The state would start paying for special needs students to change schools if they aren't being adequately helped under a bill before lawmakers Tuesday. But critics worry that setting up an escape hatch may make it easier for schools to duck their responsibilities to students who require individualized help.
Sponsored by state Rep. Ron Simmons, R-Carrollton, House Bill 279 would expand what are known as "public education grants," which let students at schools determined as persistently low-performing to transfer to better schools. Under the measure, any K-12 student who is eligible for a special education program and has an individualized education program (IEP) would become eligible for the grants.
"The current PEG system is set up for parents to have a choice," said Simmons, speaking to the House Public Education Committee. "This bill will allow special needs families to meet their child's unique needs.”
The expansion would cost $4.5 million and would, according to Simmons, allow for transfers in cases where it is "fiscally impossible" for school districts to provide the tools necessary for special needs students. He added that receiving schools, as is currently the case under the PEG system, would be paid a bonus for receiving the child.
Barbi Beard-Wolfe, the mother of a son with Down syndrome, testified in favor of the bill but expressed concerns: "What is the accountability for the exiting school?" she asked. "We don't want them to simply tell their students to leave, rather than improve their programs."
State Rep. Mary González, D-Clint, wondered the same thing. "All of us want our kids with different abilities to have access to education," she said. "But are we creating a pathway by which schools would not prioritize special needs students?"
These sentiments were echoed by Rona Statman, the director of family support services at the Arc of Texas, an advocacy group for people with intellectual and developmental disabilities. "Policywise, it could send a message that we can't provide services to every kid, when law says we must provide services to every kid. A school cannot say, 'We can't provide that.'"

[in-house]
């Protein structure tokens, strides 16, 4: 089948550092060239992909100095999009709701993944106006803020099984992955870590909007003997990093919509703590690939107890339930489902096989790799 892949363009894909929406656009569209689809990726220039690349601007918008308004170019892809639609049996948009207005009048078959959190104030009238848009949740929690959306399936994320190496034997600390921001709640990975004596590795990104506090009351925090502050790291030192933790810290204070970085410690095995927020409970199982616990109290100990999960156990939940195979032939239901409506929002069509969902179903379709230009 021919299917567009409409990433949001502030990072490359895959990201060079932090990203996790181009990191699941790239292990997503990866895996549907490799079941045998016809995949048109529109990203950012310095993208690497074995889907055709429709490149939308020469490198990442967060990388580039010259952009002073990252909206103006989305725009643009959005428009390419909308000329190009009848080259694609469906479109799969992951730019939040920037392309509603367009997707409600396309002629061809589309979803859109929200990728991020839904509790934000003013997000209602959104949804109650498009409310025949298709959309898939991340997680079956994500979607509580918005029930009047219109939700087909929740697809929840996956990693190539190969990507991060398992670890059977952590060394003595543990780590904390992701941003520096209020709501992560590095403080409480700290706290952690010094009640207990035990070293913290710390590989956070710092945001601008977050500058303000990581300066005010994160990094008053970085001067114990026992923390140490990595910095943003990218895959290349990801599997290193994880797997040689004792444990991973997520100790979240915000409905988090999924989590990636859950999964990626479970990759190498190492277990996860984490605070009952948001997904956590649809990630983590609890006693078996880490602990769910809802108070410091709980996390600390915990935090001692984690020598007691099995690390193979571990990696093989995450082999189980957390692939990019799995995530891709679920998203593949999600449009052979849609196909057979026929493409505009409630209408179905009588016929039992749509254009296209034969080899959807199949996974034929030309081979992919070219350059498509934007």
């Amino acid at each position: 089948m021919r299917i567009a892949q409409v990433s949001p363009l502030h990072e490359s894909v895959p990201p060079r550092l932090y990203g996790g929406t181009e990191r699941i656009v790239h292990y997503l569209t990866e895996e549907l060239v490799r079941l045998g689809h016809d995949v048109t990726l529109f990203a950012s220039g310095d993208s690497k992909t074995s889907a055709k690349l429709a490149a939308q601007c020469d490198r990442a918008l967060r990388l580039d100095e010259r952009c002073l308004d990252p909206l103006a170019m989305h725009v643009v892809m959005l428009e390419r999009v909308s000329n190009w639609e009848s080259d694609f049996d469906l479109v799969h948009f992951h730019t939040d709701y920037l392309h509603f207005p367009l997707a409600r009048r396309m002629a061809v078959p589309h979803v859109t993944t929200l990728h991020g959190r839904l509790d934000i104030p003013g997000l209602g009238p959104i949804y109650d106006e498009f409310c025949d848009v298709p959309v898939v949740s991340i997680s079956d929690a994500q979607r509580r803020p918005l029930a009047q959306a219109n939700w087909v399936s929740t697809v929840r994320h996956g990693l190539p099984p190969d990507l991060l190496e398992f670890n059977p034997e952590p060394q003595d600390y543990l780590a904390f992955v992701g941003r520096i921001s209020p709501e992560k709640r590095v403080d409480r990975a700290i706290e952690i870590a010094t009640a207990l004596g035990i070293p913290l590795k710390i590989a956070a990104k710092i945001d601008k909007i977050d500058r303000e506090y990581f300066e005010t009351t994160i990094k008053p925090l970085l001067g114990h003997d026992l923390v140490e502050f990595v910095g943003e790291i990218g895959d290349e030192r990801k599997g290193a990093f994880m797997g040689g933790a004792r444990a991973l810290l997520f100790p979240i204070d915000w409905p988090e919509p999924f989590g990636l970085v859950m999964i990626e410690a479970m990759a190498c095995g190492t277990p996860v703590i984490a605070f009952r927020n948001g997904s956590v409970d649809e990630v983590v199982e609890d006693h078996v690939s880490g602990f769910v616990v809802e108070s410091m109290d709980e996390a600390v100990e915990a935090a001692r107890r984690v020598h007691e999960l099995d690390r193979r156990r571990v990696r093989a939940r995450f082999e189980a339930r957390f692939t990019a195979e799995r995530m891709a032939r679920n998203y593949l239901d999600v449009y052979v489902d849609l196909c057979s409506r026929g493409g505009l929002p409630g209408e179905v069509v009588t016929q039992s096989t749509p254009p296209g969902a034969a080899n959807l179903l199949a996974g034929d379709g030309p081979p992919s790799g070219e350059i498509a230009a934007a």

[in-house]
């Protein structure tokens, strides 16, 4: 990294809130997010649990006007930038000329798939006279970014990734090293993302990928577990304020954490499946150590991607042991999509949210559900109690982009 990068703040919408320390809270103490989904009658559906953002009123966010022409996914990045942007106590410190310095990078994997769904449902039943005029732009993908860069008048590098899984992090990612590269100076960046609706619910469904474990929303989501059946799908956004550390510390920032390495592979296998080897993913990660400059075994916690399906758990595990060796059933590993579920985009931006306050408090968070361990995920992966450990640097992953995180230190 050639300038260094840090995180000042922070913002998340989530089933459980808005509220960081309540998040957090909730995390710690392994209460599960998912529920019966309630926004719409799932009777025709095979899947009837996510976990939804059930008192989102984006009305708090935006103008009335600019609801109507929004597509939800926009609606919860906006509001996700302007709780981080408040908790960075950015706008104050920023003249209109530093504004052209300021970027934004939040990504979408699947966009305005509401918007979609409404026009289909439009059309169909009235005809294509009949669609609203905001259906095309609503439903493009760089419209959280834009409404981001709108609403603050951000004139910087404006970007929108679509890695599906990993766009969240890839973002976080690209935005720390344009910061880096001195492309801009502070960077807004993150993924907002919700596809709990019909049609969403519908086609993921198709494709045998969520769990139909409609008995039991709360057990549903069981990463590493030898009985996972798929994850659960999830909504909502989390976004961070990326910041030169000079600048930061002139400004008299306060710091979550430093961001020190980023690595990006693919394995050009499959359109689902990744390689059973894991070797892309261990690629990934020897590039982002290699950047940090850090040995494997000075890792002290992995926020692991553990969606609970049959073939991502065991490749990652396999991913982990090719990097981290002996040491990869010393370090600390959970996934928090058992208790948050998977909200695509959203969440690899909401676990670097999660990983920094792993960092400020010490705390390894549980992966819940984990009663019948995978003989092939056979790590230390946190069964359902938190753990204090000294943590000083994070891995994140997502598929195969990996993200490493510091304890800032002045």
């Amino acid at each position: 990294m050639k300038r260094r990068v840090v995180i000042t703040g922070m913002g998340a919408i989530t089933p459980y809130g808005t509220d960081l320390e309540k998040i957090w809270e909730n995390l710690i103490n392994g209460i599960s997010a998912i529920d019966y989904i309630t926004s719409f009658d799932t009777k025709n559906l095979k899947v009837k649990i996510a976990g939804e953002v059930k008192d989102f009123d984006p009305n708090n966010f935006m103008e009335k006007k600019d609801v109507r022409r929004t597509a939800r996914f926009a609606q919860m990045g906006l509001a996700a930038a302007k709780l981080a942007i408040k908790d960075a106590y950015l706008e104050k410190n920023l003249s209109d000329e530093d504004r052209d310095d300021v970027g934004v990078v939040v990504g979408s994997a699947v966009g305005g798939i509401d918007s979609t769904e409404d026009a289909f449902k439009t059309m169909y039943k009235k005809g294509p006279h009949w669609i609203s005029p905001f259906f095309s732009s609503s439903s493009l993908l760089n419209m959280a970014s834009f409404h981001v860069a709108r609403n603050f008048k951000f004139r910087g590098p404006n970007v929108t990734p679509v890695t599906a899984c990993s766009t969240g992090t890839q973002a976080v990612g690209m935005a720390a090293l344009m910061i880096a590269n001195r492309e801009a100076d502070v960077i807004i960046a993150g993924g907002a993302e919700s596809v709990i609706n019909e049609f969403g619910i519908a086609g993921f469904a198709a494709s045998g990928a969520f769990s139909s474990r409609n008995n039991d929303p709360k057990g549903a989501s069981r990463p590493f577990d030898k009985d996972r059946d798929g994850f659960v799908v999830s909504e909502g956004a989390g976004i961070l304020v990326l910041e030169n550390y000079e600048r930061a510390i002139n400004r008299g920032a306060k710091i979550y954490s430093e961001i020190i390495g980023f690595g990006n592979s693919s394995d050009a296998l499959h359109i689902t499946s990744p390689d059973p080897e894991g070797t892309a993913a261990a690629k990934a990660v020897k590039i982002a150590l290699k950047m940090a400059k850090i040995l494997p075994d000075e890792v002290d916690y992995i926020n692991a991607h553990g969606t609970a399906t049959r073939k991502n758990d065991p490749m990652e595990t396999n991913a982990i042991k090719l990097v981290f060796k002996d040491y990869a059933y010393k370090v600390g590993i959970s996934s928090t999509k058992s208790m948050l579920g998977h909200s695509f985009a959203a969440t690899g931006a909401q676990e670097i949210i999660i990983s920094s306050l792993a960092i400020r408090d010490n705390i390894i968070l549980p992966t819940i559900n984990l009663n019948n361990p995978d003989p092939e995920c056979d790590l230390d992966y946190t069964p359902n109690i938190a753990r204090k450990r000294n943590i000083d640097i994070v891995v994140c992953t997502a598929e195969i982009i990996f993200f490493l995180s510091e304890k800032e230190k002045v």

Committee members also wondered how students would get to other schools. Currently, the receiving district does not have any responsibility to provide transportation in the PEG program, but for a student with an IEP, the receiving district could be required to arrange for transportation, depending on the details agreed upon in the plan.
Justin Yancy, a member of the Texas Business Leadership Council, testified in favor, emphasizing that better education for all students would benefit Texas in the long run. "We believe it provides an opportunity for a student to become better prepared," Yancy told the panel. "This is a piece of what we can do to make our state more competitive."
Ted Melina Raab, who testified against the bill, said "the basic problem with HB 279 is that it doesn't address what we need to ensure that all students with special needs get an appropriate education." Representing Texas AFT, a teachers union, he added that they "believe the best way to deal with individual cases is through the proper application of the system in place."
Under Texas law, the receiving school in the PEG program does reserve the option to turn down transfer students, so long as the decision is not made on the basis of a student’s race, ethnicity, academic achievement, athletic abilities, language proficiency, sex or socioeconomic status. The proposed legislation would add disability to this list, prohibiting schools from rejecting a transfer student based on special needs.
Currently, the Texas Education Agency estimates that only 0.7 percent of all eligible students take advantage of the PEG program. The bill was left pending.
Correction: The name of an Arc of Texas official was originally misspelled. She is Rona Statman, not Ronda.
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